Imagine a bendable tablet computer or an electronic newspaper that could fold to fit in a pocket.

The technology for these devices may not be so far off. Northwestern University researchers have recently developed a graphene-based ink that is highly conductive and tolerant to bending, and they have used it to inkjet-print graphene patterns that could be used for extremely detailed, conductive electrodes.

The resulting patterns are 250 times more conductive than previous attempts to print graphene-based electronic patterns and could be a step toward low-cost, foldable electronics.

A paper describing the research, "Inkjet Printing of High Conductivity, Flexible Graphene Patterns," was published April 8 in the Journal of Physical Chemistry Letters.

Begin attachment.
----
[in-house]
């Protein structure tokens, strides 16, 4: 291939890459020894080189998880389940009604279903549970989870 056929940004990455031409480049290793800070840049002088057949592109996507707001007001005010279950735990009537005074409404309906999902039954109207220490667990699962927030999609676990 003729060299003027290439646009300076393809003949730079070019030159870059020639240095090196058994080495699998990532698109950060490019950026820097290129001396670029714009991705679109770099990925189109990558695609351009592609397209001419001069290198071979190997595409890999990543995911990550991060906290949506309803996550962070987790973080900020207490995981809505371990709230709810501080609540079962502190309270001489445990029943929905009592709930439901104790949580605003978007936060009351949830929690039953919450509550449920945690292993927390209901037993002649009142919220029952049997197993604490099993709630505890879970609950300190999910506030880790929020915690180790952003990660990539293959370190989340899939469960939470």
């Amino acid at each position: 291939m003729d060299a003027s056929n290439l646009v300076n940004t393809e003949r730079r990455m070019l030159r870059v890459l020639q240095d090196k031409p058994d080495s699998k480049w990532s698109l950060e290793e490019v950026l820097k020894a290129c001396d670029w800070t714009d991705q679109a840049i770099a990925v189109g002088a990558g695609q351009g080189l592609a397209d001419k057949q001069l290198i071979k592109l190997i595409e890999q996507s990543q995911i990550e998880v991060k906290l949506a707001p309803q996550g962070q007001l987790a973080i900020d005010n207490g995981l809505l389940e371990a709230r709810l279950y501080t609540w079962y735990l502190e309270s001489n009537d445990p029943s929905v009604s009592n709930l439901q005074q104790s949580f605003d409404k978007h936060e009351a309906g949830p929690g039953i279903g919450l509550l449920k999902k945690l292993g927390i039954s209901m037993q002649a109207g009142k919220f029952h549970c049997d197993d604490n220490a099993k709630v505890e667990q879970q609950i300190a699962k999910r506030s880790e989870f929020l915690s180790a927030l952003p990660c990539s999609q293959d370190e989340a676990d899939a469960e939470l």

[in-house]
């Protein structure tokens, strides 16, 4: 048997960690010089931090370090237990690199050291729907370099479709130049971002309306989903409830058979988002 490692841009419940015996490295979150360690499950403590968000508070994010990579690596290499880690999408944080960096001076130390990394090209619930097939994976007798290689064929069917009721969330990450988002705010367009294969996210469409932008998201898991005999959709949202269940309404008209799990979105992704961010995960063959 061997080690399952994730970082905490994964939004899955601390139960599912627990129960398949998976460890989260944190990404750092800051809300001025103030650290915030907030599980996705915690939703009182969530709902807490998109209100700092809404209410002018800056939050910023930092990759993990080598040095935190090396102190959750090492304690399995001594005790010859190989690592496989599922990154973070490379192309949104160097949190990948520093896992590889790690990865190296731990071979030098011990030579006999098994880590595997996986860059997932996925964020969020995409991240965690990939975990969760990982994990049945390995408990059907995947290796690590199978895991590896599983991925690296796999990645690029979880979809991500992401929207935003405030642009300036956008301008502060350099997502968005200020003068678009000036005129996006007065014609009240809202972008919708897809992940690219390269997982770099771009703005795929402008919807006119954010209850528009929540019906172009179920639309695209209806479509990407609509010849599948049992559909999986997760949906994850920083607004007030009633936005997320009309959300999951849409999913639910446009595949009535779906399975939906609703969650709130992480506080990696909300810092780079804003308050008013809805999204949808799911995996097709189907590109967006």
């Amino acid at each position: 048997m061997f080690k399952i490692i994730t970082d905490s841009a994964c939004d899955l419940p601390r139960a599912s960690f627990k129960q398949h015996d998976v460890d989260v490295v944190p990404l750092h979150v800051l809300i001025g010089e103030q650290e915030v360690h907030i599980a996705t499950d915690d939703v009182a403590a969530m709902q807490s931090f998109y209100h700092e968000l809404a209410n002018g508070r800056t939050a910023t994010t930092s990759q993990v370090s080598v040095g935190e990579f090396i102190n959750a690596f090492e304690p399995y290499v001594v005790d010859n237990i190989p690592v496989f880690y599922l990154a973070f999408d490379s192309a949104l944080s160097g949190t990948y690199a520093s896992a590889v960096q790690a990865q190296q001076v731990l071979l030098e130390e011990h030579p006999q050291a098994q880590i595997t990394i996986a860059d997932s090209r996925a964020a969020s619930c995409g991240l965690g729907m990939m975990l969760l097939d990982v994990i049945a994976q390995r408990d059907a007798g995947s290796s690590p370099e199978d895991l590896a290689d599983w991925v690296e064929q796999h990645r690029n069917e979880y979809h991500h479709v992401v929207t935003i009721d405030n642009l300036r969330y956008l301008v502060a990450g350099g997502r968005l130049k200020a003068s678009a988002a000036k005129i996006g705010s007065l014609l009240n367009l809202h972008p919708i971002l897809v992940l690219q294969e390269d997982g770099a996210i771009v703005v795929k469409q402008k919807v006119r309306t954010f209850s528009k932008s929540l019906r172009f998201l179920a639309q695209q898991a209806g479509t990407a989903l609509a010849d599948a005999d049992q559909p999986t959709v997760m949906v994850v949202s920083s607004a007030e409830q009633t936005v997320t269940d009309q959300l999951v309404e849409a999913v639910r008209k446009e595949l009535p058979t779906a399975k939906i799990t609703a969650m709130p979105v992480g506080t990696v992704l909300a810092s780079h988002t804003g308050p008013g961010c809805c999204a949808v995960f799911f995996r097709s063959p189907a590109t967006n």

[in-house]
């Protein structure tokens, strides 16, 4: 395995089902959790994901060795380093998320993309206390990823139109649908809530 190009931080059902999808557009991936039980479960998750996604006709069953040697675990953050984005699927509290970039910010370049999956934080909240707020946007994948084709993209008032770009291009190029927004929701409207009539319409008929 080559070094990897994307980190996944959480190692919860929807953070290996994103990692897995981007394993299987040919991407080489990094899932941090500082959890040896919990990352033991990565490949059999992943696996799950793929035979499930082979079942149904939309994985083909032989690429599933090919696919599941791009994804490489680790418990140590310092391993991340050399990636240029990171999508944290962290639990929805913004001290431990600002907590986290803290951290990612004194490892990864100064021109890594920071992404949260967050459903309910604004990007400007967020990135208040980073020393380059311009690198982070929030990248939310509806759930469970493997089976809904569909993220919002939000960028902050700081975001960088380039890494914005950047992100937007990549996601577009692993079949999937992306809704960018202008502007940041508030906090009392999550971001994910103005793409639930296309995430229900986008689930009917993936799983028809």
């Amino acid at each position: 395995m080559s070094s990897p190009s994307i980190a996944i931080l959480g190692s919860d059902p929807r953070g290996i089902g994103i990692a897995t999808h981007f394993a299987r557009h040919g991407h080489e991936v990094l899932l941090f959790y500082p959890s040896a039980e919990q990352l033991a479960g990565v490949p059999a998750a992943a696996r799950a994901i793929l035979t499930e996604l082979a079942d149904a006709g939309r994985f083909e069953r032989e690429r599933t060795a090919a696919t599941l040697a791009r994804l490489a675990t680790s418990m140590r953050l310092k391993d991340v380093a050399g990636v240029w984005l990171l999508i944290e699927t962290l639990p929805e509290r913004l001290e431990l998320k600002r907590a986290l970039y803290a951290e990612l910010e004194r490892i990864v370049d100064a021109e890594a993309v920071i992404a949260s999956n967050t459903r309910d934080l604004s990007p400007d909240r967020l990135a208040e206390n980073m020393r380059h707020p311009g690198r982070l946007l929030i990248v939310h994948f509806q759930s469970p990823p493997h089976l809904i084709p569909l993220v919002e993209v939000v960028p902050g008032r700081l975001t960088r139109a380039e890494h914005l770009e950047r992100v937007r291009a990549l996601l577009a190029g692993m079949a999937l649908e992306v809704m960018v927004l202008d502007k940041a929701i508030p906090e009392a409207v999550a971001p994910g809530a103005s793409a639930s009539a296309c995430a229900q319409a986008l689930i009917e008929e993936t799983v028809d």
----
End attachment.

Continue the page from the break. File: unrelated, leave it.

"Graphene has a unique combination of properties that is ideal for next-generation electronics, including high electrical conductivity, mechanical flexibility, and chemical stability," said Mark Hersam, professor of materials science and engineering at Northwestern's McCormick School of Engineering and Applied Science. "By formulating an inkjet-printable ink based on graphene, we now have an inexpensive and scalable path for exploiting these properties in real-world technologies."